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Old August 7th, 2014, 11:50 AM   #1693
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Königsberg


Königsberg - Köttelbrücke aufgezogen 1915 por Kenan2, en Flickr


Königberg - Fritz Tschierse-Platz por Kenan2, en Flickr


Königsberg - Hinterroßgarten 1915 por Kenan2, en Flickr


Königsberg - Landeshaus por Kenan2, en Flickr


Königsberg - Holzbrücke por Kenan2, en Flickr


Königsberg - Jägerhofstraße por Kenan2, en Flickr


Königsberg - ? por Kenan2, en Flickr


Königsberg - Schlachthof por Kenan2, en Flickr


Königsberg - Altstädtische Langgasse por Kenan2, en Flickr


Königsberg - Blick von der Schmiedebrücke por Kenan2, en Flickr
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Old August 7th, 2014, 09:51 PM   #1694
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Quote:
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Berlin 1900

Quote:
Originally Posted by Chris_533976 View Post
A good chunk of that is actually Munich... looks great. I have to say that the very center of Munichs reconstruction actually wasn't too bad... despite some noteworthy awfulness you really wouldn't know that it had been bombed to rubble by looking at that video.
Yes, much of the footage is actually Munich.

And, for those who are looking at the people in addition to the architecture, we see Kaiser Wilhelm in a carriage with Czar Nicholas during the occasion of the Kaiser's daughter's wedding celebrations in 1913. The princess Victoria Luise is shown also with her bride groom, the Prince of Hannover, Ernst August.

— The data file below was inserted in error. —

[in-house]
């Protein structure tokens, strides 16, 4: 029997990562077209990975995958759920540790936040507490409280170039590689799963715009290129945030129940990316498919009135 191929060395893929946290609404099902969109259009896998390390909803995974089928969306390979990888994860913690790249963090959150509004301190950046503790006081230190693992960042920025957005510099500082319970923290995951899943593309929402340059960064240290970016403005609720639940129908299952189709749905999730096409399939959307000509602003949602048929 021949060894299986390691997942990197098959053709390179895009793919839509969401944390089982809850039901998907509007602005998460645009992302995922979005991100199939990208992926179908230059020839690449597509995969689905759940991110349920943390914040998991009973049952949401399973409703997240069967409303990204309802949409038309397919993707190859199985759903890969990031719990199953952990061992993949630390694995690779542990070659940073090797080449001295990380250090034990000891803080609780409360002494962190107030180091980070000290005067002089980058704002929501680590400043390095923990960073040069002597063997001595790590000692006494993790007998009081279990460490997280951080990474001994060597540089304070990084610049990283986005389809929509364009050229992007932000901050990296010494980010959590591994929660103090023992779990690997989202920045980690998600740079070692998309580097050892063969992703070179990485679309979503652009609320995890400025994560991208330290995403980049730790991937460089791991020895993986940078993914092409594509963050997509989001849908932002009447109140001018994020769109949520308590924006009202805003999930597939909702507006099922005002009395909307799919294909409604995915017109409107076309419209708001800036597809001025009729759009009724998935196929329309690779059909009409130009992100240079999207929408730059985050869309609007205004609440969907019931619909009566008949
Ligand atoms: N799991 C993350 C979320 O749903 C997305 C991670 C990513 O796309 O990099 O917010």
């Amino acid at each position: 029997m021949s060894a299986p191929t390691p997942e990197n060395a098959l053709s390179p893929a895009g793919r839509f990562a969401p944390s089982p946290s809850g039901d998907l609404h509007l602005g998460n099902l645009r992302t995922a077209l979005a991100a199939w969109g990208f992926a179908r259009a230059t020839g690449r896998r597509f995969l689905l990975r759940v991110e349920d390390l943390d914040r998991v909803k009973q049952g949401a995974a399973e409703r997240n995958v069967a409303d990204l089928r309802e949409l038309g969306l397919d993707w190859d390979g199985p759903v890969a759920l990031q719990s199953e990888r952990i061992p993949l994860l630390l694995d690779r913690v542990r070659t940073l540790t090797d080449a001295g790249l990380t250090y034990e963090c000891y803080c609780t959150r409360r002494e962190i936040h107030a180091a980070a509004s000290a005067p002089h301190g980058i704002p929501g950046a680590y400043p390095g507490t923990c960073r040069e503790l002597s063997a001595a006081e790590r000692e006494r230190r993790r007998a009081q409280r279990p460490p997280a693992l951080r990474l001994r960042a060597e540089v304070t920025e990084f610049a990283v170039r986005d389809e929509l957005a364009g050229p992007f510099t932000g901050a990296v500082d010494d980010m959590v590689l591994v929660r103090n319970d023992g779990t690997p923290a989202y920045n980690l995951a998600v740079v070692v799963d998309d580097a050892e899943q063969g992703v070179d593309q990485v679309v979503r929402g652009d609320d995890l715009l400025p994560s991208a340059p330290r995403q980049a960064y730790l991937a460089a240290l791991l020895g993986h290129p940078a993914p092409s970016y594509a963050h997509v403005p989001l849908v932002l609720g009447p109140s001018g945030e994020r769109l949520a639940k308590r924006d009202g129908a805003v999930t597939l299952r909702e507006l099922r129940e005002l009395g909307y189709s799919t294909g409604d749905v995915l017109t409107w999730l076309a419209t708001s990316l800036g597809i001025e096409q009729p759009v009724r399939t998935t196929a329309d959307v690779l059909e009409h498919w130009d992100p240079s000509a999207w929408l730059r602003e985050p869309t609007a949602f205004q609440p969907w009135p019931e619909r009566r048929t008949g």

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Old November 27th, 2014, 05:37 AM   #1697
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Danzig was beautiful. Good to see some reconstruction of the old city today!

Last edited by UrbanMyth; November 27th, 2014 at 05:52 AM.
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Old November 27th, 2014, 05:52 AM   #1698
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Thank you for posting these Ludi -- and all your images. I've never understood the critique that Berlin was "ugly" (before 1945) -- It wasn't Paris or Dresden or Prague but, for a relatively "young" city by European standards, a city that really grew up at the same time as American industrial centers, the city really had some spectacular districts and was generally, much more beautiful than American cities that came of age at the same time.
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Old November 29th, 2014, 01:20 PM   #1699
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Quote:
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Thank you for posting these Ludi -- and all your images. I've never understood the critique that Berlin was "ugly" (before 1945) -- It wasn't Paris or Dresden or Prague but, for a relatively "young" city by European standards, a city that really grew up at the same time as American industrial centers, the city really had some spectacular districts and was generally, much more beautiful than American cities that came of age at the same time.
Who said that Berlin was ugly before WW II? It was called "Spree-Athen" because of its great classicistic architecture. There have only been claims of modernists that all those stucco facades would cover poverty behind the walls, which took place in the second, third or forth court behind the street.
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Old November 29th, 2014, 06:37 PM   #1700
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Breslau/Wroclaw - Silesia 2014
Many of the pre-war structures in the city are shown in this video.